Yo! We're High Concept
So there’s a quick and easy way to figure out who you are and who you want to be, but also figure out what your book is and what it wants to be.
It’s called the high concept. It’s the dramatic question. It’s the way you describe in a quick captivating phrase all the energy inside your novel.
You can also do this for your life:
Like mine would be: Latchkey kid overwhelmed by family secrets sets out to find out who she is in a world that really couldn’t give a crap.
Sorry! Sorry! That’s so negative.
How about: Stuck in small-town New Hampshire, a weird psychic kid manages to survive thanks to her intellect until a rapist gives her a disease that attacks her brain. She survives anyways.
There are sort of standard questions for every genre of story and movies. Will they fall in love? Will the killer be caught? Will our hero survive the zombie gerbils? Will the events of our youth make us into fractured adults?
Don’t be shy about what your story is about. Will ET make it home? Will the Skywalkers go to the dark side – all of them? Will the Avengers defeat Thanos? Will Hugh Grant fall in love with someone in a fulfilling way? Even ghost ‘reality’ shows on tv have a dramatic question – Will they catch evidence – real evidence of the ghosts? Will they get possessed? Will they survive the night in the haunted castle?
An awesome dramatic question isn’t enough to make something a bestseller, but it’s an important start. Go get one. For your life and your story.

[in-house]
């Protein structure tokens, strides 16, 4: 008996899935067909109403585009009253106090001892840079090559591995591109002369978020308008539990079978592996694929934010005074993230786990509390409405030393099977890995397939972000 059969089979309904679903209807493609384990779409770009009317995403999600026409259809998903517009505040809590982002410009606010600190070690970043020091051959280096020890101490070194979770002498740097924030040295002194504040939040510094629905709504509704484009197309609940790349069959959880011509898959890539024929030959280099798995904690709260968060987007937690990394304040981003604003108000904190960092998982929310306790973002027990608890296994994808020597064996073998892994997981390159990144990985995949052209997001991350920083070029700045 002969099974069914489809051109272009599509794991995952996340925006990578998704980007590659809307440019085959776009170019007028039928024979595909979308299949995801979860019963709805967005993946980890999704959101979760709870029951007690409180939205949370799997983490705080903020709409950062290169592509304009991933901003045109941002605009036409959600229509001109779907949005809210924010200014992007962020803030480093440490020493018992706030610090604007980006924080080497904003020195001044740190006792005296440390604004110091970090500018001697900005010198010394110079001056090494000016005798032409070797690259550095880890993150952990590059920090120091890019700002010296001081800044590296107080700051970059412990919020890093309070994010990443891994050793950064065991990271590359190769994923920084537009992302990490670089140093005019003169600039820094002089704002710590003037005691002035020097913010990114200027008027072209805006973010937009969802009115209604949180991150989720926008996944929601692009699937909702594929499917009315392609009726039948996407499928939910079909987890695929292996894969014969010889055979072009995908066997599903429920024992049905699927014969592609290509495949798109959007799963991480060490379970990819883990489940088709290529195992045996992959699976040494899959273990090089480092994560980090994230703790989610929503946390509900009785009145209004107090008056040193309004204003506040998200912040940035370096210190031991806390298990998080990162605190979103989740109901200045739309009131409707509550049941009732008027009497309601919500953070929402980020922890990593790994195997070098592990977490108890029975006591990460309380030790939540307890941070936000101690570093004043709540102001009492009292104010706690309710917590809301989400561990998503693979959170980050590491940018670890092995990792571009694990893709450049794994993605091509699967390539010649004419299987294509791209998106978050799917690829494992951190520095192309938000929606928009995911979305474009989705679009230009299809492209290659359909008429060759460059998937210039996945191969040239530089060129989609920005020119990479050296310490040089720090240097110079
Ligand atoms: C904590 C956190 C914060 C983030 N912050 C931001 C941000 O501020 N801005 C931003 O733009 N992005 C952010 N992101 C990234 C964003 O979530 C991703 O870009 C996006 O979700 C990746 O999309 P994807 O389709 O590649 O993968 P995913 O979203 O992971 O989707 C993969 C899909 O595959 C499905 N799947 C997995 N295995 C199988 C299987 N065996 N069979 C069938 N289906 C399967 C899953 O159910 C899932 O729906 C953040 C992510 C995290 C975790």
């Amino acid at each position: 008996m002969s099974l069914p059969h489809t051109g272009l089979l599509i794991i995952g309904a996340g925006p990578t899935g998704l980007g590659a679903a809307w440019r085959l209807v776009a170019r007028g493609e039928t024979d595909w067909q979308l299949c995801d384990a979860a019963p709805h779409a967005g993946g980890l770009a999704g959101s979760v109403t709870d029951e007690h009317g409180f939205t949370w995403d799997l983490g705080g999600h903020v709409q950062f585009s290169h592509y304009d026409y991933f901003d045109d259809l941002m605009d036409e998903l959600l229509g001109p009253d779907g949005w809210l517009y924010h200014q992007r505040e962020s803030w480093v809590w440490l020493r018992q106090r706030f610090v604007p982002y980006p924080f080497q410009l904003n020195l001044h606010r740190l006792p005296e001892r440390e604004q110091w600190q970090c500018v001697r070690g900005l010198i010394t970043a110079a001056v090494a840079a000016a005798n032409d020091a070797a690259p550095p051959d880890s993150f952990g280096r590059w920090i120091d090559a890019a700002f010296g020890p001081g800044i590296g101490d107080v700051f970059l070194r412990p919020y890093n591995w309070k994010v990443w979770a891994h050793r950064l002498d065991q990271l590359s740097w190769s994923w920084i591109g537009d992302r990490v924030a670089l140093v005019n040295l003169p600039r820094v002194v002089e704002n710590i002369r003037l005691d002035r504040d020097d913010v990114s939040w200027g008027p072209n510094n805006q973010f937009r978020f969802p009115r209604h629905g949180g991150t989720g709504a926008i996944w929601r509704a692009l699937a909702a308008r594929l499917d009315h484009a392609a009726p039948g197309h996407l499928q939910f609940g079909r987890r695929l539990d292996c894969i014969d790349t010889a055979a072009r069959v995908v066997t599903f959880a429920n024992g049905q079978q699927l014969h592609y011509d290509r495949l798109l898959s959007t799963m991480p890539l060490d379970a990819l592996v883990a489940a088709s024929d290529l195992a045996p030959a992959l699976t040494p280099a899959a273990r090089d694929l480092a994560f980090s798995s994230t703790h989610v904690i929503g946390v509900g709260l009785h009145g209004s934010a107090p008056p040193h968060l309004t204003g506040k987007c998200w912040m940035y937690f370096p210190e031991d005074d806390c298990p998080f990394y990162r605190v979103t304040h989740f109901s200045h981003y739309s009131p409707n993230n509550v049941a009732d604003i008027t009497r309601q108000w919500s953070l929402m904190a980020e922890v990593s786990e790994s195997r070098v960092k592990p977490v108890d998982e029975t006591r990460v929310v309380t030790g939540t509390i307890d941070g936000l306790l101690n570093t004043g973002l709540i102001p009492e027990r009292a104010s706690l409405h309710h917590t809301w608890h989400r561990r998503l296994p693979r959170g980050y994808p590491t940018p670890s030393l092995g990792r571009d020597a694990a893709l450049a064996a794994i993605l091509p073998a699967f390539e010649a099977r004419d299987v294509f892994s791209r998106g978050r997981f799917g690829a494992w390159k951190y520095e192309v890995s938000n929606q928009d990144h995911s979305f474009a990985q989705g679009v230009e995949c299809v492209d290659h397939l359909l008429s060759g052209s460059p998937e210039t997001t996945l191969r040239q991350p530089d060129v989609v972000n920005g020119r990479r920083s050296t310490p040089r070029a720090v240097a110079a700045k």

Next add in the obstacles. What’s making it complicated for ET to get home? For the ghost hunters to find evidence? Add those obstacles up so that we doubt that dramatic question is going to have a good answer.
Finally, make sure that your hero is someone with some damn strong convictions. ET knows he has to get home, right? Scarlett O’Hara is positive she has to marry that Ashley guy. Harry Potter/Iron Man/Captain America/Black Widow must defeat Voldemort/Thanos/Whatever Big Bad you want to insert.
That character’s super strong convictions are what makes us root for them. We feel that conviction. The stakes resonate.
Writing Tip of the Pod:
Make a dramatic question.
Make your character have convictions.
Dog Tip For Life
Make a dramatic question.
Realize you have obstacles.
Make yourself have the convictions to bash through those obstacles.
The music we’ve clipped and shortened in this podcast is awesome and is made available through the Creative Commons License. Here’s a link to that and the artist’s website. Who is this artist and what is this song? It’s “Night Owl” by Broke For Free.
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